2 Oct

An eclipse is when one celestial body temporarily blocks another during travel along its ellipse. According to NASA, a solar eclipse occurs when the moon blocks the light of the sun and casts its shadow on the earth. During a lunar eclipse, the earth blocks the light from the sun and casts its shadow on the moon.

Sounds like a pretty basic thing. And they happen all the time, in the life of a planet- about every 18 months, a total solar eclipse is visible from somewhere on earth. But humans and animals are deeply moved by this event. Animals may scare,  roosters will crow afterwards. Human show extreme emotion; many call it ‘life-changing’.

There has been some great music written about eclipses.

 

 

Pink Floyd’s Roger Waters penned the nihilistic thought in Eclipse ,  “Everything under the sun is in tune, but the sun is eclipsed by the moon”; while Tom Petty countered in The Dark of the Sun, “Into the dark of the sun, will you save me a place? Give me hope, give me comfort, get me to a better place?”

 

 

I have a different take on the eclipse:


“Only in darkness can you truly appreciate light.”

-JvB 

 

To this end, I give you the beautiful darkness: 10 Year Old Tawny Port Wine.

Port is the quintessential contemplation drink (with its low ABV, you can drink a lot more of it than liquor before getting loaded!) Thought of commonly as an after-dinner drink (digestif), it is also an apéritif, and pairs gorgeously with dried fruit, jam, and medium to full-bodied cheeses. Port deserves a round-bottomed glass such as a Burgundy wine glass or a cognac snifter, as the aromas are intoxicatingly complex and beautiful.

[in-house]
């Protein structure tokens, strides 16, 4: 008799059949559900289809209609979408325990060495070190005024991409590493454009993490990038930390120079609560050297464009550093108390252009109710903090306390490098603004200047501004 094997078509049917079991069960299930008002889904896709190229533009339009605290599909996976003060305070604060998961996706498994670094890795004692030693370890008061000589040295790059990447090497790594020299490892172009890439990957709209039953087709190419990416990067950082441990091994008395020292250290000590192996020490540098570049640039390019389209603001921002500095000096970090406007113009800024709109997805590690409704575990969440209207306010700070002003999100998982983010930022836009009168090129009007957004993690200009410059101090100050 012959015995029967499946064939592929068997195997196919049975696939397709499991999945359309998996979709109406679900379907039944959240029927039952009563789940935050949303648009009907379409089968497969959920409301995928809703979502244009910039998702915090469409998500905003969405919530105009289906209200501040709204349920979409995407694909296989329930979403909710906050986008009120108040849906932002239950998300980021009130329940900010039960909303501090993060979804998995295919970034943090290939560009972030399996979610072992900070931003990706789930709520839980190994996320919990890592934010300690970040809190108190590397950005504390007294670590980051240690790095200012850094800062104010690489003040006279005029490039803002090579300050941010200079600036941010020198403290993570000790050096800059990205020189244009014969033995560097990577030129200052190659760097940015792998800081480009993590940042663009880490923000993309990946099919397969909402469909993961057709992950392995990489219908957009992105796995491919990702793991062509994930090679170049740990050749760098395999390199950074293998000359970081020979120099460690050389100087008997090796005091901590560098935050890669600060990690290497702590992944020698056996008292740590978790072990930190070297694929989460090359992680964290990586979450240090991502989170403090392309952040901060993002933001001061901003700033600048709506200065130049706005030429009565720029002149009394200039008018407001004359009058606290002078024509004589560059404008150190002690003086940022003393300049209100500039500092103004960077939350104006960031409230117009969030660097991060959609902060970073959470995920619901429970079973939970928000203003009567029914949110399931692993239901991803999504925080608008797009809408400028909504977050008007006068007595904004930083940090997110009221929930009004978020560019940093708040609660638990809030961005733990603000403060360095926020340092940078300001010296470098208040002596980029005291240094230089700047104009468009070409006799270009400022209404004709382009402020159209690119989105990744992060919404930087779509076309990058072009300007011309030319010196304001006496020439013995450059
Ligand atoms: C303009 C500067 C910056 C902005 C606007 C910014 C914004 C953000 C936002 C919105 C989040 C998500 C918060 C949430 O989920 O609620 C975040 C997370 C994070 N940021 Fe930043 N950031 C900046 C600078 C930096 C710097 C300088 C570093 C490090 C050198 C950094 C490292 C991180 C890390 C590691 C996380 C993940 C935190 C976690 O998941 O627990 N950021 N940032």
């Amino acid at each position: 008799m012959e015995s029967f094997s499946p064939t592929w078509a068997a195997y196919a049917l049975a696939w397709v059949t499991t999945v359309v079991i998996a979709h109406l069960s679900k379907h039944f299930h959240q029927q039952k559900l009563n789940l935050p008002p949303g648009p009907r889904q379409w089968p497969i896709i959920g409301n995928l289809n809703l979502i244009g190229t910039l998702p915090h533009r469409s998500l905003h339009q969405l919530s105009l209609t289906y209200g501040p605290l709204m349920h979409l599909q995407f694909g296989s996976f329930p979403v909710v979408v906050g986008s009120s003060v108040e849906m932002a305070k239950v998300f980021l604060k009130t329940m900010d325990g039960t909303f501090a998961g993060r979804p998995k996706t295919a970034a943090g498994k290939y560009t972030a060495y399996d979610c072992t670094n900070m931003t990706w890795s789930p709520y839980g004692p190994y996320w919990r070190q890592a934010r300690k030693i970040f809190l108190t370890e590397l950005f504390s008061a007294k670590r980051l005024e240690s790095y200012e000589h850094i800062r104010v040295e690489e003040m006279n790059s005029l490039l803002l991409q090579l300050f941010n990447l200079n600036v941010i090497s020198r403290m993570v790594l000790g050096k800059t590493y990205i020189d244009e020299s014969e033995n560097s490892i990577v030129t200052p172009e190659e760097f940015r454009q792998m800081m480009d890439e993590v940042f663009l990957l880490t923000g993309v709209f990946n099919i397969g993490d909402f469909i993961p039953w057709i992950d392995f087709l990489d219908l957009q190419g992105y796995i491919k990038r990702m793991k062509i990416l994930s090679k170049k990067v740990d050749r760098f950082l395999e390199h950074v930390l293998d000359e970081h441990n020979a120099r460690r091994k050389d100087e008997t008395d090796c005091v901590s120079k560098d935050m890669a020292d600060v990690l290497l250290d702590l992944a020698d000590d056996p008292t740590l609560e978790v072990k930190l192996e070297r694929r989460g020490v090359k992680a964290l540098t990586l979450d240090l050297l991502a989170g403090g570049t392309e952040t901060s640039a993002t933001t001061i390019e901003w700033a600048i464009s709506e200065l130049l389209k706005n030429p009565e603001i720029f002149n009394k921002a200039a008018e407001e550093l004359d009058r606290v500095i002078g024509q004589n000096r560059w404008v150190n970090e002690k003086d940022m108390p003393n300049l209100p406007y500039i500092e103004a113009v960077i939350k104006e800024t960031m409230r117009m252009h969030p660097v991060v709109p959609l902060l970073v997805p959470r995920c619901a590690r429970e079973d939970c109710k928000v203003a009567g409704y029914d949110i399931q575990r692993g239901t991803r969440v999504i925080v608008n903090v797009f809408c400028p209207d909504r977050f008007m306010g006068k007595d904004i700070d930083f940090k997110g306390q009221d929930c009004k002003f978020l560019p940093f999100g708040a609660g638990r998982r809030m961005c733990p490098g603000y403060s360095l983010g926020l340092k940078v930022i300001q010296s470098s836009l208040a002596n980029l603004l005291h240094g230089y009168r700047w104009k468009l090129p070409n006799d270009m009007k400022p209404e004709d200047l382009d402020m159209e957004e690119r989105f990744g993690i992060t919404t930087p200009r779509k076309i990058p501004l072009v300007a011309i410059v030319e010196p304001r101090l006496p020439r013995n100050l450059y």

Fortified wines have structure and elements that helps you understand non-fortified wines better. It blocks out the thoughts, flavors, aromas, and impacts of red, orange, rosé, and white wines, and gives you a new perspective on them.  “Only in darkness can you truly appreciate light.” After port, you should not have an issue identifying a nutty aroma, stewed fruit, caramel, or burnt orange, among other classic characteristics.

 

Warre’s Otima 10 Year Old Tawny Port; Douro Valley, Portugal. 20% ABV, SRP $30/bottle; Sample by Calhoun & Company.

 

Color is a warm, orange and caramel tawny. The nose is nutty with rich, ripe fruit and dried rose petals. On the palate: fruit compote, butterscotch, dried date and raisin, a rounded mouthfeel with a mature and elegant finish. This is a gorgeous port wine that is a little more delicate and specific than some others. I love it after dinner,  but sometimes when I enjoy it by myself,  I prefer pairing this with salty snacks like almonds or pretzels, over ice cream, or with a grilled cheese and tomato sandwich late at night.

 

Graham’s 10 Year Old Tawny Port: Upper Douro Valley, Portugal. 20%ABV, SRP $36/bottle; Sample by Calhoun & Company.

Color is a ruddy umber, while the nose offers burnt sugar and blackberry. On the palate: a warm fruit compote engages the tongue while an overly ripe black plum crosses the side palates with a touch of heat on the top. Reserved secondary notes of honey, toasted cashew, and dried fig swirl together with the elegant, oaken finish. 

 

 

For me, the perfect pairing for Graham’s 10 Year Old Tawny Port is perhaps a charcuterie and cheese platter, as this port loves anything you pair with it. Given the option, the wise palate would go wild with spicy cured meats, moderate to strong cheese, olives, dried apricots and grape bunches. Late at night I might be known to pour a few fingers of port and pop some crackers with borgonzola and fig preserve in the toaster oven. Don’t just me until you try it- what I can tell you is that the pairing defines structure, balance,  and beauty. Your mouth will love you for it, and the Tawny Port will last you months after opening to provide maximum enjoyment.